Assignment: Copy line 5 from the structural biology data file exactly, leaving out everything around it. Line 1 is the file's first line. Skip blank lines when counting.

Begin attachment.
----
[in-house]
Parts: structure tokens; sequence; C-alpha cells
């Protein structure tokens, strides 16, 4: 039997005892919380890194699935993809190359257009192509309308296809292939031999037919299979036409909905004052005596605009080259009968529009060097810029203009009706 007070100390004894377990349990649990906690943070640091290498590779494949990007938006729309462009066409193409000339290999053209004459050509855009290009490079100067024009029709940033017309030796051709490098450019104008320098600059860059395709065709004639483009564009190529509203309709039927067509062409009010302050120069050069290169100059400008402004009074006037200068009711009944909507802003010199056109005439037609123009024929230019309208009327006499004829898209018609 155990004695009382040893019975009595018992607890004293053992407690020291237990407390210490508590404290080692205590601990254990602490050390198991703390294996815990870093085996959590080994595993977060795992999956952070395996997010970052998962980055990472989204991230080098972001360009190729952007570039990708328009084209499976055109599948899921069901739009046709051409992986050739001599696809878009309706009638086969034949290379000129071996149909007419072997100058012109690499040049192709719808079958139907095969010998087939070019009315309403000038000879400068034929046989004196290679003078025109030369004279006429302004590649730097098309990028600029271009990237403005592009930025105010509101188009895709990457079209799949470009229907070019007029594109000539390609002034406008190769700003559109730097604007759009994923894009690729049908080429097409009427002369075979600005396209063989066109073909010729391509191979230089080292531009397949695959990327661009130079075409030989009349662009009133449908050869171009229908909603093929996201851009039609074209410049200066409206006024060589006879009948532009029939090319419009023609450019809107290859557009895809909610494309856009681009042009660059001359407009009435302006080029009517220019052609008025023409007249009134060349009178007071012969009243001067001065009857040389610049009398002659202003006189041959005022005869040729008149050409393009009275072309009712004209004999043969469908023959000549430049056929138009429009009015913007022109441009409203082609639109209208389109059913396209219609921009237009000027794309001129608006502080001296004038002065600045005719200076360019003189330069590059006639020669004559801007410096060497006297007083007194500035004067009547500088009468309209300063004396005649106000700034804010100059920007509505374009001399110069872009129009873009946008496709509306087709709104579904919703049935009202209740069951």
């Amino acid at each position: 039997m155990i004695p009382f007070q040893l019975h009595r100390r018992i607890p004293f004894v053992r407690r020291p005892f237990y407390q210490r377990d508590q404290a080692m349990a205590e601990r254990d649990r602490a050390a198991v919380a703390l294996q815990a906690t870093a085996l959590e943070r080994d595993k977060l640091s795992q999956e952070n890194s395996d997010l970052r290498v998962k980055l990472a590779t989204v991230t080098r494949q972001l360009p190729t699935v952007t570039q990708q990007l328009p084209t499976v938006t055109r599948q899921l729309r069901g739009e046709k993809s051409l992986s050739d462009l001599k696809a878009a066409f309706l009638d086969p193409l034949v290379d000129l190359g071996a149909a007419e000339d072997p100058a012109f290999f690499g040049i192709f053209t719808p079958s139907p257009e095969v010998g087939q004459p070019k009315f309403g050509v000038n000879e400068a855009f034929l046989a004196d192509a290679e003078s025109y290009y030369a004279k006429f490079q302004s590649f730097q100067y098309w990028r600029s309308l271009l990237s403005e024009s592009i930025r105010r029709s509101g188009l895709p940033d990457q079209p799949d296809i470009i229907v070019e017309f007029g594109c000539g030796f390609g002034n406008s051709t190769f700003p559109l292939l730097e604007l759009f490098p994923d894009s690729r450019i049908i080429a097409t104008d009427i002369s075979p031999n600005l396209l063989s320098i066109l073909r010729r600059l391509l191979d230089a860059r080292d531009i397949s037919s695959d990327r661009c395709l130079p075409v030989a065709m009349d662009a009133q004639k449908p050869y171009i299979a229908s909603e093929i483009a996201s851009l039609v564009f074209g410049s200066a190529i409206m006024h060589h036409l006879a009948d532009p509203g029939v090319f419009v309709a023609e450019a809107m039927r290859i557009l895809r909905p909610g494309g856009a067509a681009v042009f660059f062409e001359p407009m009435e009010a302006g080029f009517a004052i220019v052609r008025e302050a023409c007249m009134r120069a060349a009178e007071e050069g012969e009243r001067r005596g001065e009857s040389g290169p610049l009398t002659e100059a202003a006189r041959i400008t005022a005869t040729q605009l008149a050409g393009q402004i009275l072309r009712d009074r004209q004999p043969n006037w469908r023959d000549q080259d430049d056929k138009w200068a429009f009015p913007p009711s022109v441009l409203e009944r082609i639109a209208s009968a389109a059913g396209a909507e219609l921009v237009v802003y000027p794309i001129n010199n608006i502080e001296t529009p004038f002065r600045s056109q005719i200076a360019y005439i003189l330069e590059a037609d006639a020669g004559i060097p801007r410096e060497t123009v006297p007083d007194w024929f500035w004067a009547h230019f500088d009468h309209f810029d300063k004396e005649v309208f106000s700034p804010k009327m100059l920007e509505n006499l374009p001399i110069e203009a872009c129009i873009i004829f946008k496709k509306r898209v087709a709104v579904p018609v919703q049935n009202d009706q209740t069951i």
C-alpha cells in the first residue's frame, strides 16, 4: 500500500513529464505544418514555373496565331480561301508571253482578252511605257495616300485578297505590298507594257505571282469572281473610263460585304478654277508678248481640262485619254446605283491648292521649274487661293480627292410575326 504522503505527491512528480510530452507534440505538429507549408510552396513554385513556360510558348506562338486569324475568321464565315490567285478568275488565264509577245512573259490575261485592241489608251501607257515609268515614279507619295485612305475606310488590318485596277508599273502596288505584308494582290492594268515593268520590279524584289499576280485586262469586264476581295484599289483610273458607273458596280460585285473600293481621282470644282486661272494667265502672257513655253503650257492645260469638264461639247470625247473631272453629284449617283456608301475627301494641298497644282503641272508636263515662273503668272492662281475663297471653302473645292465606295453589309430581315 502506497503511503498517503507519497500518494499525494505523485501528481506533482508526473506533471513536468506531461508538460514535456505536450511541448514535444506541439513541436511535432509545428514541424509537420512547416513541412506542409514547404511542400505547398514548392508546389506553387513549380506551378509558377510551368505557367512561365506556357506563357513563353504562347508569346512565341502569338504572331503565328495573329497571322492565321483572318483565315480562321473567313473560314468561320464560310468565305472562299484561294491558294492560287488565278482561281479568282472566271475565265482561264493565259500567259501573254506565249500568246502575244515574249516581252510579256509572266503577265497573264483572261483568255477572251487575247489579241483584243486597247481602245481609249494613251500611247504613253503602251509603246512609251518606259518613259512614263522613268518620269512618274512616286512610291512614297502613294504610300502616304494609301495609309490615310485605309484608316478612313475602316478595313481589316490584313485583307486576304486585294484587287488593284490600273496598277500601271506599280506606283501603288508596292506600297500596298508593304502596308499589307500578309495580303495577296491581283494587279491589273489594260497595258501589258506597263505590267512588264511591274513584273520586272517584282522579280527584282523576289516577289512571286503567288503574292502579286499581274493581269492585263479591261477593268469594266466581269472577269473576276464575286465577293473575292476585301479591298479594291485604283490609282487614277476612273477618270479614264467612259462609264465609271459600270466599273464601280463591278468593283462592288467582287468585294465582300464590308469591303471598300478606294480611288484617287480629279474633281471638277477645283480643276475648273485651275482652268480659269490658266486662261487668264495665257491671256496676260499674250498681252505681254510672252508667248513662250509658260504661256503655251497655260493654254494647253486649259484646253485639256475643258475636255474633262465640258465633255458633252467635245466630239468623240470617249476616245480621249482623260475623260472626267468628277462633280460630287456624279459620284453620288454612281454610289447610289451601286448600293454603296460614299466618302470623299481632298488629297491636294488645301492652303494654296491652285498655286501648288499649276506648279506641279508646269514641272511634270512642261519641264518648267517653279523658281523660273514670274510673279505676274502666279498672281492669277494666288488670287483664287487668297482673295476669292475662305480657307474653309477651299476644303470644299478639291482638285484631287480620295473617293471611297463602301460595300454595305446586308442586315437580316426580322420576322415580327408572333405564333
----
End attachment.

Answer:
C-alpha cells in the first residue's frame, strides 16, 4: 500500500513529464505544418514555373496565331480561301508571253482578252511605257495616300485578297505590298507594257505571282469572281473610263460585304478654277508678248481640262485619254446605283491648292521649274487661293480627292410575326 504522503505527491512528480510530452507534440505538429507549408510552396513554385513556360510558348506562338486569324475568321464565315490567285478568275488565264509577245512573259490575261485592241489608251501607257515609268515614279507619295485612305475606310488590318485596277508599273502596288505584308494582290492594268515593268520590279524584289499576280485586262469586264476581295484599289483610273458607273458596280460585285473600293481621282470644282486661272494667265502672257513655253503650257492645260469638264461639247470625247473631272453629284449617283456608301475627301494641298497644282503641272508636263515662273503668272492662281475663297471653302473645292465606295453589309430581315 502506497503511503498517503507519497500518494499525494505523485501528481506533482508526473506533471513536468506531461508538460514535456505536450511541448514535444506541439513541436511535432509545428514541424509537420512547416513541412506542409514547404511542400505547398514548392508546389506553387513549380506551378509558377510551368505557367512561365506556357506563357513563353504562347508569346512565341502569338504572331503565328495573329497571322492565321483572318483565315480562321473567313473560314468561320464560310468565305472562299484561294491558294492560287488565278482561281479568282472566271475565265482561264493565259500567259501573254506565249500568246502575244515574249516581252510579256509572266503577265497573264483572261483568255477572251487575247489579241483584243486597247481602245481609249494613251500611247504613253503602251509603246512609251518606259518613259512614263522613268518620269512618274512616286512610291512614297502613294504610300502616304494609301495609309490615310485605309484608316478612313475602316478595313481589316490584313485583307486576304486585294484587287488593284490600273496598277500601271506599280506606283501603288508596292506600297500596298508593304502596308499589307500578309495580303495577296491581283494587279491589273489594260497595258501589258506597263505590267512588264511591274513584273520586272517584282522579280527584282523576289516577289512571286503567288503574292502579286499581274493581269492585263479591261477593268469594266466581269472577269473576276464575286465577293473575292476585301479591298479594291485604283490609282487614277476612273477618270479614264467612259462609264465609271459600270466599273464601280463591278468593283462592288467582287468585294465582300464590308469591303471598300478606294480611288484617287480629279474633281471638277477645283480643276475648273485651275482652268480659269490658266486662261487668264495665257491671256496676260499674250498681252505681254510672252508667248513662250509658260504661256503655251497655260493654254494647253486649259484646253485639256475643258475636255474633262465640258465633255458633252467635245466630239468623240470617249476616245480621249482623260475623260472626267468628277462633280460630287456624279459620284453620288454612281454610289447610289451601286448600293454603296460614299466618302470623299481632298488629297491636294488645301492652303494654296491652285498655286501648288499649276506648279506641279508646269514641272511634270512642261519641264518648267517653279523658281523660273514670274510673279505676274502666279498672281492669277494666288488670287483664287487668297482673295476669292475662305480657307474653309477651299476644303470644299478639291482638285484631287480620295473617293471611297463602301460595300454595305446586308442586315437580316426580322420576322415580327408572333405564333